6. Find a venue

If you see a venue you want, book it well in advance. Unsurprisingly, all the best venues get booked out weeks ahead, so you’ll want a head-start on the competition.

✓ Research online and request quotes on venues that meet all your requirements.
✓ Ask the venue’s events team all your questions – after all, they know the venue and will have ideas to share with you.
✓ If you have a number of options, try to provisionally place them on hold.
✓ Visit the potential venues for yourself and take photos for later. Ask the team what they provide and what you’ll need to hire.
✓ Determine whether they’ll be doing the clearing up, or you. If so, you might want to hire someone.
✓ If an overnight stay will be required, check the accommodation options nearby.
✓ If you don’t have confirmed numbers (which is almost always the case) ask if you can book for minimum numbers and add guests on later.
✓ Double-check the quote before you sign. You don’t want any hidden charges.
✓ Negotiate, if you can.
✓ Formally confirm your chosen location and release other venues on hold. Book accommodation if required.

7. Making it look good (optional)

Depending on the type of event you’re hosting, you might want to bring in a theme. Obviously, this is more appropriate for the more casual events like evening socials or team-building days, but it also depends on your company culture too.

✓ Choose a theme and research it thoroughly. Ask around the office for suggestions/inspiration.
✓ Set dress codes, buy decorations and book everything needed to bring your theme to life.

8. Serve up the food

Almost no matter what time of day your event is, you’ll need to make sure guests have some kind of food if you want them to stay. Whether that’s breakfast or evening nibbles, filled stomachs are definitely a way to prevent any conflict and keep everyone happy.

✓ In-house catering or external caterers? In-house is likely to be cheaper and your venue might already have its own specialist restaurant. Some venues won’t want external caterers on-site, so you’ll need to check.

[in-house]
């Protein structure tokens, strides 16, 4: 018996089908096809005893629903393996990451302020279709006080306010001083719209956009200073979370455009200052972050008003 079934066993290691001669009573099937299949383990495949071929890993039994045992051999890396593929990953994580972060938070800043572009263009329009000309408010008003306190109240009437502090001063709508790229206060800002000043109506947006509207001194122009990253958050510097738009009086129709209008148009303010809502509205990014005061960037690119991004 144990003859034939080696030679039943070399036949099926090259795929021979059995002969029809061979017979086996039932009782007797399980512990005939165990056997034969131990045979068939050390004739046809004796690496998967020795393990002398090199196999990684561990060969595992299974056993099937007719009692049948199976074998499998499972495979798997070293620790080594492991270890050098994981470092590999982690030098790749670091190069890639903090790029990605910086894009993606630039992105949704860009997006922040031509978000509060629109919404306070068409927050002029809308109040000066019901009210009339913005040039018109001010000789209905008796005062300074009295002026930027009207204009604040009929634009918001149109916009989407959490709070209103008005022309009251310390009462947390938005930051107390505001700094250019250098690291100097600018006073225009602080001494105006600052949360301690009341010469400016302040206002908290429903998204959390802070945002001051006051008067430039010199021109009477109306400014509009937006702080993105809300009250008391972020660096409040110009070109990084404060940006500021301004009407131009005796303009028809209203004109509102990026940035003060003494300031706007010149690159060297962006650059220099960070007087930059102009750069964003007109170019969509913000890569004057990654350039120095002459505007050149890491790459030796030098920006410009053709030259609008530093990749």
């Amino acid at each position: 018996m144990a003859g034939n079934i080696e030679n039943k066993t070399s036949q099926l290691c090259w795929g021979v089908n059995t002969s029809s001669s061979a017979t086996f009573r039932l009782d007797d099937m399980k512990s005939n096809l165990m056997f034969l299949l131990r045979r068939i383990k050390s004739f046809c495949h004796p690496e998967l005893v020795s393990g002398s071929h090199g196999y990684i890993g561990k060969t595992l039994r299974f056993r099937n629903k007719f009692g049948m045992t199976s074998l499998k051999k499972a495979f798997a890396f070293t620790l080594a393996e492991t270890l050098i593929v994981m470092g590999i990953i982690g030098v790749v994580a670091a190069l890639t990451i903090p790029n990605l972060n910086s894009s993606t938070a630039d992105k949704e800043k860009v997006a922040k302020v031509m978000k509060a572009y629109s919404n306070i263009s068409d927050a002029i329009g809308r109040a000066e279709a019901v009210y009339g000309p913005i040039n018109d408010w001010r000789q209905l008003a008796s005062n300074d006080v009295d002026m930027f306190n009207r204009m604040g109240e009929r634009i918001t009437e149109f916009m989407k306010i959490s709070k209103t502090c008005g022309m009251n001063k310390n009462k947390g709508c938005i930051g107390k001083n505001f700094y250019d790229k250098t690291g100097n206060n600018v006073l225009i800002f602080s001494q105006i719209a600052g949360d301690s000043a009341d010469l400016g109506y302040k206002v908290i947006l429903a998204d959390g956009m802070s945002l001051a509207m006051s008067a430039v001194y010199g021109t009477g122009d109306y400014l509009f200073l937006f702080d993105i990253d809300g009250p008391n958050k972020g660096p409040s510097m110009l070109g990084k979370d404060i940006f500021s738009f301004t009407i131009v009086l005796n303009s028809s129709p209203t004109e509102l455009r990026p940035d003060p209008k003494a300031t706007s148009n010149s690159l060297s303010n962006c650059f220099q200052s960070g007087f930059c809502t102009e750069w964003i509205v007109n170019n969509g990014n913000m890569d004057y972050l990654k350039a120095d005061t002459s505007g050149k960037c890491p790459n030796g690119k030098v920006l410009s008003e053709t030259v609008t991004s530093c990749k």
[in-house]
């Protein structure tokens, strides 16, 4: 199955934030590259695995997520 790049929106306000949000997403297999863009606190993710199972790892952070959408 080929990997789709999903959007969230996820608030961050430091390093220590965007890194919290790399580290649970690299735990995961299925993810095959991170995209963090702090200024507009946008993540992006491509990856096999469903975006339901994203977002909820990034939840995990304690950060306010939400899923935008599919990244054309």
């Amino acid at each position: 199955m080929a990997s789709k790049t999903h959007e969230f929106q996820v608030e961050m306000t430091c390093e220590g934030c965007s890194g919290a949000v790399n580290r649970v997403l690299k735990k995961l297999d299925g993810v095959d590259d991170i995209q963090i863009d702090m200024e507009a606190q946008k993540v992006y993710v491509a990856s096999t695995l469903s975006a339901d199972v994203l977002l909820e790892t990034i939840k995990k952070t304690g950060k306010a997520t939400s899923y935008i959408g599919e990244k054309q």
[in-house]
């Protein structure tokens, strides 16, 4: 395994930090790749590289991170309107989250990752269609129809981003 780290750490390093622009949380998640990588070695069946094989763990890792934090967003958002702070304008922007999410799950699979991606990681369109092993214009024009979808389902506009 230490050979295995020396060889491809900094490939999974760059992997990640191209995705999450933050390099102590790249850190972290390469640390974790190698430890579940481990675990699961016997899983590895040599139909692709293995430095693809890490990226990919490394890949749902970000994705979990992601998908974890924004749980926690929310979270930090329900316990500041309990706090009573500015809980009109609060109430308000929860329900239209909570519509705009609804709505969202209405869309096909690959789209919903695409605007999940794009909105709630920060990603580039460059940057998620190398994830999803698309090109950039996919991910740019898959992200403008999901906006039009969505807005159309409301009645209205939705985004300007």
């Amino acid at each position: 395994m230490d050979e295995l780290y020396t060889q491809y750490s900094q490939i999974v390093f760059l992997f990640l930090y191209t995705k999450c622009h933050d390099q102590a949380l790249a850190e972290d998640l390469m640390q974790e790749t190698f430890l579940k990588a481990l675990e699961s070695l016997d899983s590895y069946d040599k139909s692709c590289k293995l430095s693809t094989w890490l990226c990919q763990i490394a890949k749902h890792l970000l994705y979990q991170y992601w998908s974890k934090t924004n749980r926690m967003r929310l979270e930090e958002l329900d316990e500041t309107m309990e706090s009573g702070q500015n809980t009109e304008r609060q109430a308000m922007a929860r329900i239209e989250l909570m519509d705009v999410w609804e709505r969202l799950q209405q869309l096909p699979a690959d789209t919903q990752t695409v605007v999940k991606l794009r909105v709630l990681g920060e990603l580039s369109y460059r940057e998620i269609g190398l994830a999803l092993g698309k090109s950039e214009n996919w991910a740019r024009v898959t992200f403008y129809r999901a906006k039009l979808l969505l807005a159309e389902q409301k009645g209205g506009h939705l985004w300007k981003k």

✓ Choose how the food will be served. Sit-down meal with a set menu? Buffet? Nibbles on tables?
✓ Consult with chefs to choose a style of food for the event
✓ Organise a vegetarian option if required and try to accommodate as many other dietary requirements as possible.
✓ Arrange a menu tasting, especially if you’re booking for a large group. Good food is important to all events.
✓ Confirm the menu.

9. Order in the drinks

No matter how exciting the event planned may be, there will always be the colleagues who are simply there for the booze, particularly in the evening. That’s just how corporate events work. It’s arguably the best way to get people on-board but can cause the budget to rapidly spiral out of control.

✓ Choose arrival drinks. Start the afternoon or night off with a glass of wine or bubbly as your guests walk in.
✓ Decide if you’re going to pre-order drinks or set up a tab. A tab is clearly the riskier move, but the more popular one. Perhaps narrow down the choice of drinks to keep it more budget-friendly (that, unfortunately, means fewer jäger bombs).
✓ Do you want waiter service, or for your guests to head to the bar themselves? Alternatively, have drinks conveniently placed around the venue.

10. Choose the playlist

Music sets the mood. That’s a simple fact. Whether it’s a relaxed entrance playlist as people wait for the event to begin or a full-on party playlist, there’s a soundtrack for every event.

✓ Create a playlist. You can either handpick the songs yourself or use an app like Spotify which has pre-made playlists for every mood.
✓ Depending on the event, you might want to hire a DJ, musician or live band to perform
✓ Make sure you have all the kit needed to play your music including loud enough speakers so everyone can hear.

9. Book entertainment (optional)

The right entertainment can certainly make the event go down in history, but it won’t always be appropriate for every setting. Socials, parties and award ceremonies are the perfect opportunity to get some entertainment onboard. Plus, a lot of popular venues, particularly here in London, already incorporate entertainment activities like crazy golf, ping pong and more.

✓ Choose the entertainment to suit your event. Ideas include: comedians, circus performers, casino tables, murder mysteries, arcade machines, pool, fairground favourites and karaoke, but if you’d prefer to tone it down slightly, try wine tasting or have cocktail making performances.
✓ Source relevant and reputable suppliers. Agree on exactly what is involved.

11. Organise talks, speeches and awards

Ultimately, every event is going to have at least one speech, and depending on what type of day, it might even be an afternoon of talks, so it’s not something you want to forget about.